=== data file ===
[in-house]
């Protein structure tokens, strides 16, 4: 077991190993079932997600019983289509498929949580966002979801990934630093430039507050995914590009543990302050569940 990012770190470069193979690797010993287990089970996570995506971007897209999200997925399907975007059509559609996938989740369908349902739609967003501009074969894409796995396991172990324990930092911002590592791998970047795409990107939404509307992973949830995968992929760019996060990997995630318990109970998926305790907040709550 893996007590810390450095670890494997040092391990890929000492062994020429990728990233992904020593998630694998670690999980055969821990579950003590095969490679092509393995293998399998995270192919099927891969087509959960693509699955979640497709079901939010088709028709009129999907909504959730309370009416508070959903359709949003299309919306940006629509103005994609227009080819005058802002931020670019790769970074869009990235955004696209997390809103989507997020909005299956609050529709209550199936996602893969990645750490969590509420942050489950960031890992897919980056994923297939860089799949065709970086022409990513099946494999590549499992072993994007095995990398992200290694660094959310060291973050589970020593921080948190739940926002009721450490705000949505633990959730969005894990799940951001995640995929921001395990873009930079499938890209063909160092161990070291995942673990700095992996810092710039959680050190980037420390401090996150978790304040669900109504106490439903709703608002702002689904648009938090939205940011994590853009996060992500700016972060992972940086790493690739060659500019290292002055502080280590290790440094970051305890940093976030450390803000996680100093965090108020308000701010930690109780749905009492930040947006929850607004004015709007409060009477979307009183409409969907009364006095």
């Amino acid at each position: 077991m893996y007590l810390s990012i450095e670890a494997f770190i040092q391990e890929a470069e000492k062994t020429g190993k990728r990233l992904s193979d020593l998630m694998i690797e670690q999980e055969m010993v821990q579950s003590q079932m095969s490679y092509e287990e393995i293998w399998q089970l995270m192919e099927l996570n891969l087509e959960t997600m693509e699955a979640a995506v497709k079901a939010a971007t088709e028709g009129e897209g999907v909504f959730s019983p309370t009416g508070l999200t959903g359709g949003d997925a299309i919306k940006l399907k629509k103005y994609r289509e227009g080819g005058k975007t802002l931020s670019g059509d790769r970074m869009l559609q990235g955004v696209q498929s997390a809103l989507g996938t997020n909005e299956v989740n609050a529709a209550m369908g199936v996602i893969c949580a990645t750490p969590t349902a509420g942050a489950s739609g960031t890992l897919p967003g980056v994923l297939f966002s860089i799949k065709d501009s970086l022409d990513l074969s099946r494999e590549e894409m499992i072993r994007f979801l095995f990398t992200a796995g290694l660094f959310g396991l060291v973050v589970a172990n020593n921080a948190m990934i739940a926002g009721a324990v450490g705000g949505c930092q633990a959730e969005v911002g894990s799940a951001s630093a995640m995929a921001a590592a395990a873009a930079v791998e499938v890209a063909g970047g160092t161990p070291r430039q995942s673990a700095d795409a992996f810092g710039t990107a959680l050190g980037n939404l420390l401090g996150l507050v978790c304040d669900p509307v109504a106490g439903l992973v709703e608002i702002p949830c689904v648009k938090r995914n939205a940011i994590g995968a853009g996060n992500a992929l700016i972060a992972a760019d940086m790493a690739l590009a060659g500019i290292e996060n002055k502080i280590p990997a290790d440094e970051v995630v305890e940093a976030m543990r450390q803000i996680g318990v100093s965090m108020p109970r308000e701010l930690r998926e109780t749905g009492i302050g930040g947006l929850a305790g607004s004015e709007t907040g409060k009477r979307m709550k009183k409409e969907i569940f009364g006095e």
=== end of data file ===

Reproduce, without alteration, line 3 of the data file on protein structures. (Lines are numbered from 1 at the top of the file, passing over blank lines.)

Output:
């Amino acid at each position: 077991m893996y007590l810390s990012i450095e670890a494997f770190i040092q391990e890929a470069e000492k062994t020429g190993k990728r990233l992904s193979d020593l998630m694998i690797e670690q999980e055969m010993v821990q579950s003590q079932m095969s490679y092509e287990e393995i293998w399998q089970l995270m192919e099927l996570n891969l087509e959960t997600m693509e699955a979640a995506v497709k079901a939010a971007t088709e028709g009129e897209g999907v909504f959730s019983p309370t009416g508070l999200t959903g359709g949003d997925a299309i919306k940006l399907k629509k103005y994609r289509e227009g080819g005058k975007t802002l931020s670019g059509d790769r970074m869009l559609q990235g955004v696209q498929s997390a809103l989507g996938t997020n909005e299956v989740n609050a529709a209550m369908g199936v996602i893969c949580a990645t750490p969590t349902a509420g942050a489950s739609g960031t890992l897919p967003g980056v994923l297939f966002s860089i799949k065709d501009s970086l022409d990513l074969s099946r494999e590549e894409m499992i072993r994007f979801l095995f990398t992200a796995g290694l660094f959310g396991l060291v973050v589970a172990n020593n921080a948190m990934i739940a926002g009721a324990v450490g705000g949505c930092q633990a959730e969005v911002g894990s799940a951001s630093a995640m995929a921001a590592a395990a873009a930079v791998e499938v890209a063909g970047g160092t161990p070291r430039q995942s673990a700095d795409a992996f810092g710039t990107a959680l050190g980037n939404l420390l401090g996150l507050v978790c304040d669900p509307v109504a106490g439903l992973v709703e608002i702002p949830c689904v648009k938090r995914n939205a940011i994590g995968a853009g996060n992500a992929l700016i972060a992972a760019d940086m790493a690739l590009a060659g500019i290292e996060n002055k502080i280590p990997a290790d440094e970051v995630v305890e940093a976030m543990r450390q803000i996680g318990v100093s965090m108020p109970r308000e701010l930690r998926e109780t749905g009492i302050g930040g947006l929850a305790g607004s004015e709007t907040g409060k009477r979307m709550k009183k409409e969907i569940f009364g006095e």